Sword Art Online began airing in 2012 . I was really excited for the show, but I wasn’t quite ready to get my hopes up after I had been so excited for Guilty Crown, which though pretty, wasn’t very good. I started watching the first episode. It was a bit slow until the climax, but I was really excited about the potential. And ultimately, Sword Art Online was amazing. I was blown away at how good the story was. Then the second story arc started, and I almost didn’t watch the second season because of it.

Sword Art Online is an anime adaption of a light novel series (it is the same universe as Accel World). The anime is currently two seasons long, and each season has two story arcs. They are Sword Art Online (SAO,) Alfheim Online (ALO,) Gun Gale Online (GGO,) and then the fourth arc that doesn’t take place in a new world.

sao 2

Spoilers to follow.

The first arc, SAO, is my favorite. Basically, the main character Kirito gets stuck inside a virtual reality game that can’t be exited and will kill you if you die in it. It is all about his struggle to beat the game and help everyone return to reality. In this arc we also get to meet Asuna, who becomes Kirito wife in the game.

The second arc takes place after Kirito and Asuna defeat SAO. Kirito is released from the game, but for some unknown reason, Asuna is not. Kirito finds out via different sources that a person who looks like Asuna is being held in a game called Alfheim Online. Kirito goes into it the despite trauma from SAO and tries to beat the game and rescue her. He also works with the police to find the culprit in the real world. This is the one arc that I really do hate.

Read the rest of this entry

Conquering Lost Souls – Anime VS Reality

Lately, I’ve been watching an anime called “The World God Only Knows” (referred to as TWGOK from here on in). For anyone who hasn’t seen or heard of it, I’ll give a brief plot explanation, without any spoilers (or, without anything you won’t learn in episode one). The anime follows the story of a “professional dating simmer” (this guy plays dating sims all but 24/7), Keima, who has become known famously online as “the god of conquest” for his ability to “conquer any girl”. In hell, some “souls” have escaped, and a demon, Elsie, is sent to capture them. Thinking the “god of conquest” is her best chance, she invites him into a contract – he, thinking it is a game challenge, accepts. Only after she explains what the reality is does he understand what he’s agreed to.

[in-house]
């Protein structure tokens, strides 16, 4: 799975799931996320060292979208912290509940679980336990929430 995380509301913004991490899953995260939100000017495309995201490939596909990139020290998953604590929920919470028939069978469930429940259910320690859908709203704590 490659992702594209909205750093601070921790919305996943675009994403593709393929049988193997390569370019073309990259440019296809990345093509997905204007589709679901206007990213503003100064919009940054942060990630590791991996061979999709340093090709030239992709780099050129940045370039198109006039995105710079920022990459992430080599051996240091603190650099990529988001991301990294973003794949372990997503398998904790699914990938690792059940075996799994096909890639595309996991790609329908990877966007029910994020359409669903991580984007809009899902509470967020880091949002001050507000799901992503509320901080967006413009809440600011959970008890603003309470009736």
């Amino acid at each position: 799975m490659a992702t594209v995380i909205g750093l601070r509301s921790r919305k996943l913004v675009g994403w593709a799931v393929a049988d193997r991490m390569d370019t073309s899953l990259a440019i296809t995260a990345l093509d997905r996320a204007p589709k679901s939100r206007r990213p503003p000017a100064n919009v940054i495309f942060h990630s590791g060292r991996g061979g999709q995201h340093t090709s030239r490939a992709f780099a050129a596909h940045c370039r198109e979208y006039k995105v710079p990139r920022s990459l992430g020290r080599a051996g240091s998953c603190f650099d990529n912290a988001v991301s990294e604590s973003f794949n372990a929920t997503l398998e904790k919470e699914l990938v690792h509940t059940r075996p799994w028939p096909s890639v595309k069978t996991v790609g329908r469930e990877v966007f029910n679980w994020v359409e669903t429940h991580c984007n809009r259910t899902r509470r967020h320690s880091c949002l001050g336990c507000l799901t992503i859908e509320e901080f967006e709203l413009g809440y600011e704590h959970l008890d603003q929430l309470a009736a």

Bound by a contract that must be completed (or they will die), they have to find these loose souls and capture them. The problem is, these loose souls hide in people – people with spaces in their hearts (in the show, all females). Those spaces have to be filled – by love – before the soul will be pushed out and can be caught. Naturally, as a guy who lives on dating sims, the main character has hardly spoken to a real woman (and prefers those in his games). Yet, he has no choice but to help complete the quest.

Elsie holding a loose soul (screenshot from season 2, episode 7).

Perhaps it’s my brain’s ability to make weird connections to things, but watching this anime, I can’t help but be reminded of our call as Christians to save the lost, and also the reminder that we are not battling an earthly enemy, but a spiritual enemy.

In TWGOK, the souls that inhabit people with emptiness in their hearts are meant to be those of demons. If left long enough, these souls can gain strength and manifest in the world. Ironically, this is fairly similar to how demons work, as far as we can understand from the Bible. Naturally, demons have one purpose – to aid the Devil in drawing us away from God. It is far, far easier to attack someone who has an “emptiness” in their heart, than it is to attack someone who has no room for a demon to get their foot in the door of your life.

Read the rest of this entry


Get every new post delivered to your Inbox.

Join 1,621 other followers